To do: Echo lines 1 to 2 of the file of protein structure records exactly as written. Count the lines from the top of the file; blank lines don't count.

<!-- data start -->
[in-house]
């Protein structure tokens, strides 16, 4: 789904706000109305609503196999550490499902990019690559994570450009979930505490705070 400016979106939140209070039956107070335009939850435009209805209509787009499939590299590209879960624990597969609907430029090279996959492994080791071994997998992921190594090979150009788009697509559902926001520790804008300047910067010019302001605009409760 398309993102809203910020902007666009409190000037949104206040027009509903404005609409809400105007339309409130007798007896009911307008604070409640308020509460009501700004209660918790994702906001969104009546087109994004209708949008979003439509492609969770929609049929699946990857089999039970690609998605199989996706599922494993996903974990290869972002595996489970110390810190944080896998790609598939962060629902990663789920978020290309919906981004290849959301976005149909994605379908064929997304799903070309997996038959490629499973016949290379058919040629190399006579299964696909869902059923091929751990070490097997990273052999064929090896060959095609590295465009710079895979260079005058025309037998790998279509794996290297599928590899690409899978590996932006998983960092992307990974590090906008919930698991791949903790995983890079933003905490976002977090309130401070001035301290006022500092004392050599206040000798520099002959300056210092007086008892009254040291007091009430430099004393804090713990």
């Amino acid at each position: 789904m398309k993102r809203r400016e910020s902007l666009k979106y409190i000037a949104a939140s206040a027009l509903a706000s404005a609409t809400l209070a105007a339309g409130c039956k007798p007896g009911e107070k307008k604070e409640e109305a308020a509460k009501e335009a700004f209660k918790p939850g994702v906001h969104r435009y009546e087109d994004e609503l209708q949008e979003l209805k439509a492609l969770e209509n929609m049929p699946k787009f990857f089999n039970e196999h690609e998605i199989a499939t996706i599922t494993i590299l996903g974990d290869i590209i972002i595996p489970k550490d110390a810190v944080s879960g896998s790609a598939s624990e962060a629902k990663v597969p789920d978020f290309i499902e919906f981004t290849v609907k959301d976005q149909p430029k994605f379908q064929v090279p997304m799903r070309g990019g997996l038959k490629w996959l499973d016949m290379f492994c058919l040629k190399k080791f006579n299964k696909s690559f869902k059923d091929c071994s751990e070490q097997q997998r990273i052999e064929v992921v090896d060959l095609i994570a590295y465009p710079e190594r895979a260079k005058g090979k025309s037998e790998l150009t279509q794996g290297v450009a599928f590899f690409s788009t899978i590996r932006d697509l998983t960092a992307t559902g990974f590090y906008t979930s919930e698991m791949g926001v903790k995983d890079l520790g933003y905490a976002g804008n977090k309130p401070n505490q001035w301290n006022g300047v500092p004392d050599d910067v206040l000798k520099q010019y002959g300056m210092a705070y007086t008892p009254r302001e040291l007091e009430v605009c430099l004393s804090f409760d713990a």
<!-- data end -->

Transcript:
[in-house]
């Protein structure tokens, strides 16, 4: 789904706000109305609503196999550490499902990019690559994570450009979930505490705070 400016979106939140209070039956107070335009939850435009209805209509787009499939590299590209879960624990597969609907430029090279996959492994080791071994997998992921190594090979150009788009697509559902926001520790804008300047910067010019302001605009409760 398309993102809203910020902007666009409190000037949104206040027009509903404005609409809400105007339309409130007798007896009911307008604070409640308020509460009501700004209660918790994702906001969104009546087109994004209708949008979003439509492609969770929609049929699946990857089999039970690609998605199989996706599922494993996903974990290869972002595996489970110390810190944080896998790609598939962060629902990663789920978020290309919906981004290849959301976005149909994605379908064929997304799903070309997996038959490629499973016949290379058919040629190399006579299964696909869902059923091929751990070490097997990273052999064929090896060959095609590295465009710079895979260079005058025309037998790998279509794996290297599928590899690409899978590996932006998983960092992307990974590090906008919930698991791949903790995983890079933003905490976002977090309130401070001035301290006022500092004392050599206040000798520099002959300056210092007086008892009254040291007091009430430099004393804090713990």